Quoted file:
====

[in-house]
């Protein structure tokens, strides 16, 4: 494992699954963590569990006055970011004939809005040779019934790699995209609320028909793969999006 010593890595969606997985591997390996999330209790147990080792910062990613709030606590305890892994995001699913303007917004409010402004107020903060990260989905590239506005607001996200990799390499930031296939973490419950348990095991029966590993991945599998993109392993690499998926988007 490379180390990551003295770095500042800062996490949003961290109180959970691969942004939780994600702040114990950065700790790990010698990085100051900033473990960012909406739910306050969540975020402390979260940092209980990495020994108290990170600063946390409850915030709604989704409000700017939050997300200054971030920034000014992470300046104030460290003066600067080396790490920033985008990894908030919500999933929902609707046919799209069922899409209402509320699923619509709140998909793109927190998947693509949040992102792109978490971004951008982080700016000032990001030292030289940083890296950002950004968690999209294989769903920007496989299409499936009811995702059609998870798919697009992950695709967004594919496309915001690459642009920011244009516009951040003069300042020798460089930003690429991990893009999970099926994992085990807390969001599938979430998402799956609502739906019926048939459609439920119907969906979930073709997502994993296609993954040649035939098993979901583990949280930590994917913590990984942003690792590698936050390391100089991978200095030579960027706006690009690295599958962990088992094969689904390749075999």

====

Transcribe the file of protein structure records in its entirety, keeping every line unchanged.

[in-house]
């Protein structure tokens, strides 16, 4: 494992699954963590569990006055970011004939809005040779019934790699995209609320028909793969999006 010593890595969606997985591997390996999330209790147990080792910062990613709030606590305890892994995001699913303007917004409010402004107020903060990260989905590239506005607001996200990799390499930031296939973490419950348990095991029966590993991945599998993109392993690499998926988007 490379180390990551003295770095500042800062996490949003961290109180959970691969942004939780994600702040114990950065700790790990010698990085100051900033473990960012909406739910306050969540975020402390979260940092209980990495020994108290990170600063946390409850915030709604989704409000700017939050997300200054971030920034000014992470300046104030460290003066600067080396790490920033985008990894908030919500999933929902609707046919799209069922899409209402509320699923619509709140998909793109927190998947693509949040992102792109978490971004951008982080700016000032990001030292030289940083890296950002950004968690999209294989769903920007496989299409499936009811995702059609998870798919697009992950695709967004594919496309915001690459642009920011244009516009951040003069300042020798460089930003690429991990893009999970099926994992085990807390969001599938979430998402799956609502739906019926048939459609439920119907969906979930073709997502994993296609993954040649035939098993979901583990949280930590994917913590990984942003690792590698936050390391100089991978200095030579960027706006690009690295599958962990088992094969689904390749075999």